Copyright 2018 by Shelley Adina
Chapter 1 (continued)
“My goodness, you’re so brave,” breathed Emma Makepeace, her breakfast companion in the grand airship’s dining saloon this morning, the third of their crossing, whose spoonful of coddled egg had halted in its fatal journey as she listened with rapt attention. “But at which point did you realize you were not alone?”
Daisy glanced at her younger sister, Frederica, who wisely did not lift her own attention from her plate, but continued to shovel in poached eggs, potatoes, and sliced ham glazed in orange sauce as though this were her last meal.
“The moment the packet lifted from Hampstead Heath. At that point, my sister deemed it safe to reveal herself, since there would be no danger of my sending her back to our aunt and uncle.” She gave a sigh. “We are committed to this adventure together, I am afraid.”
“I certainly am,” Freddie ventured. “I used all my pocket money for the tickets, including what I could beg from Maggie Polgarth.”
“Who is that?” Miss Makepeace asked, resuming her own breakfast with a delicate appetite. “One of your school friends?”
Freddie nodded. “Maggie has shares in one of the railroads, though she is only eighteen—my own age. But that is beside the point.” Another glance at Daisy, who was admiring the deep golden color of the marmalade in her spoon.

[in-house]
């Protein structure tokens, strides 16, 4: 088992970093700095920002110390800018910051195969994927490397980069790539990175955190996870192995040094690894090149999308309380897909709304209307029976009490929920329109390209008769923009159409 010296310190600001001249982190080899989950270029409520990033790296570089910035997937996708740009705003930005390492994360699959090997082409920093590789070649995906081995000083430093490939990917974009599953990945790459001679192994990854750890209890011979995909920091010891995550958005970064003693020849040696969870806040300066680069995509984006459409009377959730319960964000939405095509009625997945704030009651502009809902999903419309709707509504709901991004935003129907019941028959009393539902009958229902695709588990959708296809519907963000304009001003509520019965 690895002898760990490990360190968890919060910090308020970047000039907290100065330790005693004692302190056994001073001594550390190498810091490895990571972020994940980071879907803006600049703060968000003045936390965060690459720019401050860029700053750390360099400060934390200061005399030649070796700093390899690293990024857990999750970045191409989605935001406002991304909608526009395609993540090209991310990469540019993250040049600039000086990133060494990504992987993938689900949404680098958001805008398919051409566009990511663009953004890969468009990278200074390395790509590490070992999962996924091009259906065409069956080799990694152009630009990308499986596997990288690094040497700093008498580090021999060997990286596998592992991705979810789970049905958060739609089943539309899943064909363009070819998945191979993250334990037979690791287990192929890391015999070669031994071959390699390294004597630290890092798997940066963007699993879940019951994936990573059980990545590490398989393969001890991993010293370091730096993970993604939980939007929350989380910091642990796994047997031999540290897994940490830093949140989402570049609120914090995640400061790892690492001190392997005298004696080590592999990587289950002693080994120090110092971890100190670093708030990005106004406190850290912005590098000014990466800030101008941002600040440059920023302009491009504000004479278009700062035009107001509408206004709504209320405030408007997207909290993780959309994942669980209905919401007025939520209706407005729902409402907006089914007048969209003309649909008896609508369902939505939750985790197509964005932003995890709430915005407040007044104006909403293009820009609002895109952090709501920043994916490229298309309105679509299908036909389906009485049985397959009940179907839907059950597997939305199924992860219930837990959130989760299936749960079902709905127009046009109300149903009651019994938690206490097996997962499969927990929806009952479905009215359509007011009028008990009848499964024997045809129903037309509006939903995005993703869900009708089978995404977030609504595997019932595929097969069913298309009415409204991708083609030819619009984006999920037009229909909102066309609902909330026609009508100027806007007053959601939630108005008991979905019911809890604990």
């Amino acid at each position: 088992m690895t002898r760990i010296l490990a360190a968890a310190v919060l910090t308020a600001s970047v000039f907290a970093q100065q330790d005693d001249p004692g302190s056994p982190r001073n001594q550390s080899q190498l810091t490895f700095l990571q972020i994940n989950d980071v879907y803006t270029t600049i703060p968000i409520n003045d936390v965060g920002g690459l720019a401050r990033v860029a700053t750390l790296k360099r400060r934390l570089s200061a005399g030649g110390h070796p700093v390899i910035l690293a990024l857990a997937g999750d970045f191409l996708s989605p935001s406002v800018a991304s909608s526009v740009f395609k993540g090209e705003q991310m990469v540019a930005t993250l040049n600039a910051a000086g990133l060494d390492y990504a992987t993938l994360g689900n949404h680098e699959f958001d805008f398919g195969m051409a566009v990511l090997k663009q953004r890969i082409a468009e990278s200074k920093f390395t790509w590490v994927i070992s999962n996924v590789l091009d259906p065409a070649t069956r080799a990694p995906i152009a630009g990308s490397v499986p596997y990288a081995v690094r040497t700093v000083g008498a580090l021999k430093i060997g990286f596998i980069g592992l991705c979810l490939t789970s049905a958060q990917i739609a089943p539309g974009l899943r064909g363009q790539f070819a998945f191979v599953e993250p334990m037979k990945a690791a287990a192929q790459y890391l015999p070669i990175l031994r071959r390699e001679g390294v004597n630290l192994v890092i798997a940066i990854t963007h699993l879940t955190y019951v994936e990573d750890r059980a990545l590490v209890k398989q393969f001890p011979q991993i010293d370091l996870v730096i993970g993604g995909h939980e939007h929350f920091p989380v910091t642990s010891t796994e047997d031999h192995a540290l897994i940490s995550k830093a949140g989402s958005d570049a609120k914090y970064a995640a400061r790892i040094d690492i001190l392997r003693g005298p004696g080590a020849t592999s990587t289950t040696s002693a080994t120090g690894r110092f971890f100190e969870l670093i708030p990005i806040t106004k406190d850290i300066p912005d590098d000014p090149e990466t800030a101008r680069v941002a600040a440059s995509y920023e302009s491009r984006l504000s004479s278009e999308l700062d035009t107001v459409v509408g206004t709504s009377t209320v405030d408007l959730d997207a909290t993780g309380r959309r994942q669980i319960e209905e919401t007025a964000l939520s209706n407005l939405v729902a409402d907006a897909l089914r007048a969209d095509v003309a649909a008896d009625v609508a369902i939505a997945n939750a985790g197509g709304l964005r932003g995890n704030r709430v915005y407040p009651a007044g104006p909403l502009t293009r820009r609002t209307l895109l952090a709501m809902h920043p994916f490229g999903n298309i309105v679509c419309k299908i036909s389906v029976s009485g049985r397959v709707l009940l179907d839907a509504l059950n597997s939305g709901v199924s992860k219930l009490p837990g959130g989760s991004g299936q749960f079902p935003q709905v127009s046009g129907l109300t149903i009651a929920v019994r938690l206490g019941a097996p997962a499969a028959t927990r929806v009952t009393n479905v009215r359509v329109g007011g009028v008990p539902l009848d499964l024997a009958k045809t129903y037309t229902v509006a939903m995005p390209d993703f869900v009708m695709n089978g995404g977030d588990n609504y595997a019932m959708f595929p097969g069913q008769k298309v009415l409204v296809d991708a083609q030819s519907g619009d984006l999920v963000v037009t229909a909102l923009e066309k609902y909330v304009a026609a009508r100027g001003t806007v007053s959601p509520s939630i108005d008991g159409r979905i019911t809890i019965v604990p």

If she were to paint a still life at this very moment, she would use lemon yellow, with a bit of burnt umber, and some scarlet lake—just a little—for the bits of orange peel embedded deep within.
“The point?” Miss Makepeace inquired, and Daisy came back to herself under their joint regard. It was up to her to redirect the course of the conversation.
“The point is that, having had some number of astonishing adventures—I have my doubts about the veracity of some of them—Miss Polgarth was all too forthcoming in her encouragement of my sister’s desertion of her responsibilities to school and family.”
“You deserted yours, too,” Freddie pointed out. “Poor Mr. Fetherstonehaugh. He is not likely to recover soon from your treatment of him.”
“Oh dear.” Miss Makepeace was one of those fortunate individuals who would never have to settle for the chinless and suitable of this world. For she was a young woman of considerable looks and some means, despite the absence of anyone resembling a chaperone or a lady’s maid. Perhaps that individual kept herself to her cabin. Her clothes were not showy, but so beautiful they made Daisy ache inside—the pleats perfection, the colors becoming, the lace handmade. Clearly her voyage to Paris had been to purchase these delights.
Miss Makepeace had been blessed with hair the shade of melted caramel and what people called an “English skin.” Daisy, being as English as anyone, had one too by default, but hers didn’t have the perfect shades of a rose petal. Nor did her blue eyes possess that deep tint verging on violet. At least Daisy’s hair could be depended on—reddish-brown in some lights and with enough wave in it to make it easy to put up—unlike poor Freddie, who had inherited Mama’s lawless dark curls. No one would be clamoring at the door to paint Daisy, but Miss Makepeace—oh, she was a horse of a different color.
She absolutely must persuade her to sit for a portrait in watercolors.
… to be continued